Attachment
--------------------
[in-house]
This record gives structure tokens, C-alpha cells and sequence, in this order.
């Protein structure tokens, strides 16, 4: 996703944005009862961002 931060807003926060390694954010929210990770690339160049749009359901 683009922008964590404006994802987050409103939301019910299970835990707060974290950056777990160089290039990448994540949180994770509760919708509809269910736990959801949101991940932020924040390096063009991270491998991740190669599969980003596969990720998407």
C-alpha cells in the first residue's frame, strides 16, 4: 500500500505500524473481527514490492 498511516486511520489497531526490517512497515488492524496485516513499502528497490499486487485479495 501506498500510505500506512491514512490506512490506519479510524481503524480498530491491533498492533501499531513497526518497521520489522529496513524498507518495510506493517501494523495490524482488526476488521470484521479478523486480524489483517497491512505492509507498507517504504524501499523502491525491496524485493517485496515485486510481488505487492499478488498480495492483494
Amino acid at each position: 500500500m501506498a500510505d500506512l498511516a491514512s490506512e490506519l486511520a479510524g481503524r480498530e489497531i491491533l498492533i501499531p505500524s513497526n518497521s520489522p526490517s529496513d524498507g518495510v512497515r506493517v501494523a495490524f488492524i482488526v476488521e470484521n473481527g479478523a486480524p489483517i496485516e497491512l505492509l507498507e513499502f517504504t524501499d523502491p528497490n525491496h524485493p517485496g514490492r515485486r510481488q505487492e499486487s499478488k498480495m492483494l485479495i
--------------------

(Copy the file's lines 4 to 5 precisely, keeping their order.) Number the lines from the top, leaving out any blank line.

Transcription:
C-alpha cells in the first residue's frame, strides 16, 4: 500500500505500524473481527514490492 498511516486511520489497531526490517512497515488492524496485516513499502528497490499486487485479495 501506498500510505500506512491514512490506512490506519479510524481503524480498530491491533498492533501499531513497526518497521520489522529496513524498507518495510506493517501494523495490524482488526476488521470484521479478523486480524489483517497491512505492509507498507517504504524501499523502491525491496524485493517485496515485486510481488505487492499478488498480495492483494
Amino acid at each position: 500500500m501506498a500510505d500506512l498511516a491514512s490506512e490506519l486511520a479510524g481503524r480498530e489497531i491491533l498492533i501499531p505500524s513497526n518497521s520489522p526490517s529496513d524498507g518495510v512497515r506493517v501494523a495490524f488492524i482488526v476488521e470484521n473481527g479478523a486480524p489483517i496485516e497491512l505492509l507498507e513499502f517504504t524501499d523502491p528497490n525491496h524485493p517485496g514490492r515485486r510481488q505487492e499486487s499478488k498480495m492483494l485479495i